AdvertisementAs Melbourne University academic, Margaret Wu explains: "[A] student’s NAPLAN score on a test could fluctuate by about plus or minus 12 per cent. For an individual student, the growth measures ... have an error margin greater than one year’s growth." It is entirely possible for a student who has gone backwards to appear to have made two full years’ growth – or vice versa.

For a class of up to 30 students, the class average is expected to fluctuate randomly by about 10 per cent each year. This is before taking into account common complicating factors, such as student movement between schools or events outside the teacher’s control affecting student performance – of which there are many.

No one who understands the data would attempt to draw any substantive conclusion about student or school performance. Teachers know this. Education experts know this. Yet parents are positively encouraged to use NAPLAN to compare schools via MySchool data and the media’s league tables. Even if parents are sufficiently reflective to focus on rates of progress rather than standards of achievement, they are doomed to be misled by the statistical model.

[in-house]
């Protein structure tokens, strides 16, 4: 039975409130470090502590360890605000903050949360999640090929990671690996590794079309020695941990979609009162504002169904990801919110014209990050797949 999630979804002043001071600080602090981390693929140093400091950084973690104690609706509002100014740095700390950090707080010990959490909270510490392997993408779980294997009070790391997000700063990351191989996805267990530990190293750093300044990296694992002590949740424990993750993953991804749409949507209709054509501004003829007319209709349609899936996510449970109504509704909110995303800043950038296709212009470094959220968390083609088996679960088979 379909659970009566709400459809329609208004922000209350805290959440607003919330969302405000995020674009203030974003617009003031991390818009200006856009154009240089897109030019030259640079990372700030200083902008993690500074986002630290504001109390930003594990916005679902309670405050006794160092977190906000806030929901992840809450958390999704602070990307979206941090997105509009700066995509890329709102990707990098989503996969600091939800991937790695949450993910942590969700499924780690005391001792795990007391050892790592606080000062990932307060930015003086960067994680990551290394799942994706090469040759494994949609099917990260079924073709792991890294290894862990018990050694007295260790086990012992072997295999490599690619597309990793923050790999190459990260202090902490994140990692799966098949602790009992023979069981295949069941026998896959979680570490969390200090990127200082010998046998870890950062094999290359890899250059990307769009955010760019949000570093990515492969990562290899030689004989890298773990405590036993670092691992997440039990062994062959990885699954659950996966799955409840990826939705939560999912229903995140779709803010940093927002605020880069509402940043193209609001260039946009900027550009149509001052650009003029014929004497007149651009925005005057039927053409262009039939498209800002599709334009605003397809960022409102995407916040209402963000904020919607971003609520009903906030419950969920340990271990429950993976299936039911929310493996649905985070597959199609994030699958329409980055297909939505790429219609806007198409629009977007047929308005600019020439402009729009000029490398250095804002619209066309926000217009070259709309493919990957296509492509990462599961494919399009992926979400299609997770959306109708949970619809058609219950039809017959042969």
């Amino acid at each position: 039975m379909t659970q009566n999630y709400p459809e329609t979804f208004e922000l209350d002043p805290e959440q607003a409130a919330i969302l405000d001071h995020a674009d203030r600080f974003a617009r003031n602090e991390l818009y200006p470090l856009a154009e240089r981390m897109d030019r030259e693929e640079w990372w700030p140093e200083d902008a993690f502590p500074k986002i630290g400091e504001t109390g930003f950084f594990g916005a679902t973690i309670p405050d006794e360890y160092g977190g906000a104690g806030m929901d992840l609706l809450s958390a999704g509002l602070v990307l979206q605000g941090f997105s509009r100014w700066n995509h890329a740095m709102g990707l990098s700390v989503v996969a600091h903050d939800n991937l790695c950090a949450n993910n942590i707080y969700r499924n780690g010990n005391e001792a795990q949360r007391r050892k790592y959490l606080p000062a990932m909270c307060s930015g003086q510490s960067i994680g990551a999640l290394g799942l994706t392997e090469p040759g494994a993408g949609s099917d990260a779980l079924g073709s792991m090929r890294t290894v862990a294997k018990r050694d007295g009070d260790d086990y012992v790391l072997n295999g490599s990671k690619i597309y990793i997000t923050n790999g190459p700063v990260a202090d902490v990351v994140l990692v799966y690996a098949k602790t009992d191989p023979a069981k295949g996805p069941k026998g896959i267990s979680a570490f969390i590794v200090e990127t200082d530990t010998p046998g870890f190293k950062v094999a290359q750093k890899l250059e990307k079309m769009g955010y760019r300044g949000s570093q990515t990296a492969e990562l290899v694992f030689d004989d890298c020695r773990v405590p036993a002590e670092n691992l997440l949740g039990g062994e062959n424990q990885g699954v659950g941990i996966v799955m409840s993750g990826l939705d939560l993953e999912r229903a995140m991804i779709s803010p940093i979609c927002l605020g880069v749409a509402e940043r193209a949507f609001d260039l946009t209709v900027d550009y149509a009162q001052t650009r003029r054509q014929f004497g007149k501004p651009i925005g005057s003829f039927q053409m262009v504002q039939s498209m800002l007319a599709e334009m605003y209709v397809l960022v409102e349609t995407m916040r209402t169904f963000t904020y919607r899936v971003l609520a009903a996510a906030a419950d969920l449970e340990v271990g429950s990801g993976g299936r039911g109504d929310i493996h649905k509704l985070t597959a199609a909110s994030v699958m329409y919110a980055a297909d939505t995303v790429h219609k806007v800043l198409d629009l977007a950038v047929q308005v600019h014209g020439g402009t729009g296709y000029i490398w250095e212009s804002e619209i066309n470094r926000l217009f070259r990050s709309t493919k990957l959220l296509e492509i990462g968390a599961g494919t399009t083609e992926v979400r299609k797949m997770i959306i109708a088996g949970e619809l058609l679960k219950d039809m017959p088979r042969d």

Perversely, the promotion of NAPLAN as a tool for parent choice and community accountability actually undermines quality teaching. The publication and misguided application of results has transformed NAPLAN into a high-stakes exam for both students and schools and that alters behaviour. Queenwood is fortunate to have an academic record so strong that we can largely ignore the pressure to drive up NAPLAN results, but many schools cannot.

The effects of high-stakes testing have been pernicious in countries such as Britain and the United States. Australian teachers are not (yet) driven to these extremes but investing time in practice tests and specific NAPLAN techniques is a rational and common response.